Monday, June 19, 2023

The federal government must invest in Metro Vancouver's water and sewer infrastructure. Growth cannot always pay for growth.

Cleveland Dam

In all municipalities in BC, local governments apply development cost charges (DCCs) for new development and redevelopment projects. These charges help "growth pay for growth." Put another way, every new development project puts demands on our water, sewer, storm sewer, streets, schools, transit, and parks. DCCs help pay for expansion projects due to population growth.

In Langley City, the municipality has its DCCs rates. There are also DCCs applied by the Metro Vancouver Regional District, School District 35 (called a School Site Acquisition Charge), and TransLink.

The following table shows the breakdown of charges in Langley City.

Table of Development Cost Charges in Langley City. Select the table to enlarge. Source: Langley City's website.

The Metro Vancouver Regional District Board is exploring significant increases in regional water and sewer DCCs as significant water and sewer projects are in the works, required due to population growth. We will also need new regional parkland for our growing population.

One of the challenges is that municipalities and TransLink need to increase their DCCs too.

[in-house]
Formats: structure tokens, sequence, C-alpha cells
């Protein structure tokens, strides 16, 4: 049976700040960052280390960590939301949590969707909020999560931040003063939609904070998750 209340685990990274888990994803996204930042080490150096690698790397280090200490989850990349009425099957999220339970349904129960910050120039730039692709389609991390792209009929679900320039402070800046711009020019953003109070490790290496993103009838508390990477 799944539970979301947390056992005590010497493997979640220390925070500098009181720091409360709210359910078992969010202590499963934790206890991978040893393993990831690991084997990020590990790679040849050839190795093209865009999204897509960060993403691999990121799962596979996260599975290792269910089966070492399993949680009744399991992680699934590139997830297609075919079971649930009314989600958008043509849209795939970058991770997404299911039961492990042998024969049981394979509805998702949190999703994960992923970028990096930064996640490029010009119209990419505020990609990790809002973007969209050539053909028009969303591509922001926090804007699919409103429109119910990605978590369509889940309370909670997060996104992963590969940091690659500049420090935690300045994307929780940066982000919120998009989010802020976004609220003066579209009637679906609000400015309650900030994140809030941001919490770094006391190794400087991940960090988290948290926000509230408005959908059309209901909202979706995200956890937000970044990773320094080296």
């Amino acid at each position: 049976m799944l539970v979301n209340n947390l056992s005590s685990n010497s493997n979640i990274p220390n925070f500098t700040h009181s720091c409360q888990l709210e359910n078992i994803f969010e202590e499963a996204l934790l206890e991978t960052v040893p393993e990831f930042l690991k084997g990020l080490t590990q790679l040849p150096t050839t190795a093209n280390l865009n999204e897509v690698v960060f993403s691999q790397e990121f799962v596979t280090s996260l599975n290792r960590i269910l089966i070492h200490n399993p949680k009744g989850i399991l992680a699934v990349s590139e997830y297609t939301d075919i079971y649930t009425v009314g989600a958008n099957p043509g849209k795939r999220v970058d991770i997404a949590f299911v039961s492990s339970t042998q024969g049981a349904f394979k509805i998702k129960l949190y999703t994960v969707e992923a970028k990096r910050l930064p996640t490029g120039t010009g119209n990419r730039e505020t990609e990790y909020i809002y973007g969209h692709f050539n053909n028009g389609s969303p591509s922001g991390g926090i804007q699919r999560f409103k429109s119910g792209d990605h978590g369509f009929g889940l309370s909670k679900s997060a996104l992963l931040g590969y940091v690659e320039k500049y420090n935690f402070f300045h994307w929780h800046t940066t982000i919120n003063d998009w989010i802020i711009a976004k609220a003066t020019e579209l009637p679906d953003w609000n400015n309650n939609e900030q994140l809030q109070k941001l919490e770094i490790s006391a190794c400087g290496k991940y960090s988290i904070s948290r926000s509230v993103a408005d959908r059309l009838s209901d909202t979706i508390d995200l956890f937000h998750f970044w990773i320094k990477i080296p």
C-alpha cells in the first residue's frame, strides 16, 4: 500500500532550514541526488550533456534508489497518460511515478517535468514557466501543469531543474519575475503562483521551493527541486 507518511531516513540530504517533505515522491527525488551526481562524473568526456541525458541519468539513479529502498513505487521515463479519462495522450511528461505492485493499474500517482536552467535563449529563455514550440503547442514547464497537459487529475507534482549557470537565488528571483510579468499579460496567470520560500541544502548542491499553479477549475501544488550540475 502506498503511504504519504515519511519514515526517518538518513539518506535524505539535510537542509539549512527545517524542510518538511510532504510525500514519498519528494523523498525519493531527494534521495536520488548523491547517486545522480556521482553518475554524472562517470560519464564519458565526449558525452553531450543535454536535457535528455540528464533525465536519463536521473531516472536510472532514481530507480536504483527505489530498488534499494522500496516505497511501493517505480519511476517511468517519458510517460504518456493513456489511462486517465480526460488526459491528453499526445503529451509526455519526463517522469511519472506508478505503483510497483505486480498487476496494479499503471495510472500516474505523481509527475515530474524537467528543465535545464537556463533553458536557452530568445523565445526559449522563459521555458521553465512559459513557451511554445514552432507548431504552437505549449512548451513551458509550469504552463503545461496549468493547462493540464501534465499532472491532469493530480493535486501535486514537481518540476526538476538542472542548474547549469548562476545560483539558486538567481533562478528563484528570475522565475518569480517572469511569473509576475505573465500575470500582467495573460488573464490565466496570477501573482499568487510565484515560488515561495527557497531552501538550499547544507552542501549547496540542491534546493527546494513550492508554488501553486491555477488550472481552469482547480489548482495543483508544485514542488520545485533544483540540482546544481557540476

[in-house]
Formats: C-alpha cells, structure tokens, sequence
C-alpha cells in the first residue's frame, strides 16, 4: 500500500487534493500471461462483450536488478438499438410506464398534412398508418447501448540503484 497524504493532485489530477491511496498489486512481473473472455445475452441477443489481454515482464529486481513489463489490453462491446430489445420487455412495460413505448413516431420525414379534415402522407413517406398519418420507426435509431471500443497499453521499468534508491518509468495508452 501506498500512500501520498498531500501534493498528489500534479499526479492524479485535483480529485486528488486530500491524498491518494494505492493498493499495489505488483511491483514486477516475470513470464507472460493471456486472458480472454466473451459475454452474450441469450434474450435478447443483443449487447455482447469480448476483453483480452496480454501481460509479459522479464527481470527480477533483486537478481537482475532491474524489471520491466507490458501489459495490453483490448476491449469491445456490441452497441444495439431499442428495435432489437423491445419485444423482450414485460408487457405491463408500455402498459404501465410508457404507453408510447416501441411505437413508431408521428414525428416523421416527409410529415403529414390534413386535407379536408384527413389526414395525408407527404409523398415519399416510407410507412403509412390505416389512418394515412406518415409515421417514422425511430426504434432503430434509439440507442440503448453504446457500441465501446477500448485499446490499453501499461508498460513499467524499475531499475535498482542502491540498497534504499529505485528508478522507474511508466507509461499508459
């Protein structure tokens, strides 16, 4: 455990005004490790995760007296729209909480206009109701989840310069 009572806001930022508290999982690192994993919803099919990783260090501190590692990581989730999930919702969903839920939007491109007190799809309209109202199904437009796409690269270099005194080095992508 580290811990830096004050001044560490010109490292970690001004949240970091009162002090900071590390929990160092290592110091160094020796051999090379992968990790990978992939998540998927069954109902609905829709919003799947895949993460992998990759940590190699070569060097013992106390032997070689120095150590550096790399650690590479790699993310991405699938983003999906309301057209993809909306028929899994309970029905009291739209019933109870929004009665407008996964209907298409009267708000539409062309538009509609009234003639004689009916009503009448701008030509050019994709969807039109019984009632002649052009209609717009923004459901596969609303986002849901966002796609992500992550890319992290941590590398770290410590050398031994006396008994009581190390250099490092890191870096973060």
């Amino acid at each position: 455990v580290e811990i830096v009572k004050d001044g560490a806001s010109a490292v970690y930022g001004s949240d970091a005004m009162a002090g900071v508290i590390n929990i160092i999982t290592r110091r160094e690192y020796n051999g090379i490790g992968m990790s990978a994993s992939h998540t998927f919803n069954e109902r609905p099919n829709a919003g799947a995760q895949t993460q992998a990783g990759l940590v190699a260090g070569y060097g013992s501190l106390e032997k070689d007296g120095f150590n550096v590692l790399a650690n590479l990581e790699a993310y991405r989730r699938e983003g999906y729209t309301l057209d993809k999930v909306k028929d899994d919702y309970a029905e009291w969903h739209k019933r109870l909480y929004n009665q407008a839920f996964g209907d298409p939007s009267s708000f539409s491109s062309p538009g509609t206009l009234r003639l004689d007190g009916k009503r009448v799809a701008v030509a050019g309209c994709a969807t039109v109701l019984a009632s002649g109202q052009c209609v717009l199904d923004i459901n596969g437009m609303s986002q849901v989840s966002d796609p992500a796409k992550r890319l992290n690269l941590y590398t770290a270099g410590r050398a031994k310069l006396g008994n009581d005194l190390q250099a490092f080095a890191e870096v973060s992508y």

While DCCs help capture some of the "profit" for the public good, setting the rate too high results in higher housing costs.

Not to get into the weeds, but municipalities can also negotiate further "profit" capture from development via Community Amenity Charges and Desntiy Bonsuing. Again, municipalities must be mindful that these negotiated benefits don't contribute to making housing unaffordable.

In BC, the province is asking local governments to approve building more housing as fast as possible, as we are in a housing crisis. We continue to accept newcomers to support our economy and build a more resilient country.

As I noted earlier, we will need new regional water and sewer infrastructure to accommodate this growth. DCCs cannot be the primary way to fund expanding critical regional water and sewer infrastructure. In Metro Vancouver, tens of billions of dollars of water and sewer infrastructure are required to accommodate population growth. If DCCs primarily funded this infrastructure, we would have sky-high DCCs, increasing the cost of housing.

As the federal government plays a vital role in population growth, it should also play a vital role in funding critical infrastructure required for our growing population.

If the federal government stepped up its water and sewer infrastructure funding, the regional district wouldn't need to increase DCCs as high, which could help stabilize the cost of housing.

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